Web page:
October 09, 2008

Defining the e-book

Over recent years there has been considerable confusion over the use of the term ‘e-book’. A new article by Chris Armstrong entitled Books in a virtual world examines the variety of definitions used to date while proposing a definitive construct. Beginning by examining the definitions of ‘book’, the paper moves on to consider the essential element of a book – the content, and to examine publishing and structural aspects of e-books, as well as their place in libraries, before arriving at a final definition. The definition and its derivation embrace all of the issues that affect the way in which e-books are understood and used today. In conclusion, the article looks at both the genesis of e-books, and the stage of acceptance and adoption that they have reached, with brief reference to 3rd-generation e-book readers available at the time of writing.

Two quotes from the paper:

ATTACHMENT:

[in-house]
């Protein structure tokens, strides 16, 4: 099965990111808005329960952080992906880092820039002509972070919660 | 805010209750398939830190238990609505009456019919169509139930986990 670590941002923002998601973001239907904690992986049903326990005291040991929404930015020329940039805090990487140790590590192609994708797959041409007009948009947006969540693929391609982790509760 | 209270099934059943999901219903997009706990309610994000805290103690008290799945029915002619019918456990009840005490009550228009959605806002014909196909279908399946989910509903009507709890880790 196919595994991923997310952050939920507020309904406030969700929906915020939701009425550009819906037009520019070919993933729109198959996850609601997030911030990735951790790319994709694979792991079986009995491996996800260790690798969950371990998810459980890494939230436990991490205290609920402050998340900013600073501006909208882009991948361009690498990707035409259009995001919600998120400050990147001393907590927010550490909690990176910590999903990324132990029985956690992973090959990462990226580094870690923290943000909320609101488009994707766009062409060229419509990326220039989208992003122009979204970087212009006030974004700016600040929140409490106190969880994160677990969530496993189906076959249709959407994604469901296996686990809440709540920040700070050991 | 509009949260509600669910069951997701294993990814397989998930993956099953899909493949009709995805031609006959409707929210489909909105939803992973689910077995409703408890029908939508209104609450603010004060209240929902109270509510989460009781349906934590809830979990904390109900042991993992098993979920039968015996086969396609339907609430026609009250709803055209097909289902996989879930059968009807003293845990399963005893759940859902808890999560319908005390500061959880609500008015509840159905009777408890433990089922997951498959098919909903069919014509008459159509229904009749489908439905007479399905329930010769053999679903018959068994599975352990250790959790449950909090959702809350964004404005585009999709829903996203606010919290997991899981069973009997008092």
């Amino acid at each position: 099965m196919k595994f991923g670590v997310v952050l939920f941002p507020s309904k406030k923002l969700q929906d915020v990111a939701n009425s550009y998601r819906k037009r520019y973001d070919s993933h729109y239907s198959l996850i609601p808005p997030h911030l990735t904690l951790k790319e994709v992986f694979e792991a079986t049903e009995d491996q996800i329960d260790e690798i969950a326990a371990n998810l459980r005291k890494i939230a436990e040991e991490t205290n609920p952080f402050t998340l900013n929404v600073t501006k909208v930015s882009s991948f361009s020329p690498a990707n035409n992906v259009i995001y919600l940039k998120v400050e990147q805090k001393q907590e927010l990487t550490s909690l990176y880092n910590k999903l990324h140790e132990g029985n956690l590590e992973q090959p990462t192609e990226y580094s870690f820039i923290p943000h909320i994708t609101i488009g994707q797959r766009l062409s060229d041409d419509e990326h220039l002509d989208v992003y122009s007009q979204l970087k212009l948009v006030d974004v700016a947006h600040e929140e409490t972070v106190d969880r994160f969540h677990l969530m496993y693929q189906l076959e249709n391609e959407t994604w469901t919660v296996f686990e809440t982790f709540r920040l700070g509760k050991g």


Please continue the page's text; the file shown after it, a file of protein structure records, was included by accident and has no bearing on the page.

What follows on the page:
The conceit of an e-book seems entirely appropriate and yet ‘e-book’ remains a term of which people are unsure, which is defined variously, and which is still, after some years, struggling for acceptance. Given that codices – manuscript volumes which were the prototype of the modern paper book – were in common use by the sixth century and we still have variations in understanding of the term ‘book’ in the twenty-first century, it is hardly surprising that e-book has no universally accepted definition after so few years.
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So we arrive at a definition. An e-book is:
any content that is recognisably ‘book-like’, regardless of size, origin or composition, but excluding serial publications, made available electronically for reference or reading on any device (handheld or desk-bound) that includes a screen.
Researchers using Alloway Library's catalogue and online resources have access to over 24,000 e-books and e-journals, (however you may define them!)

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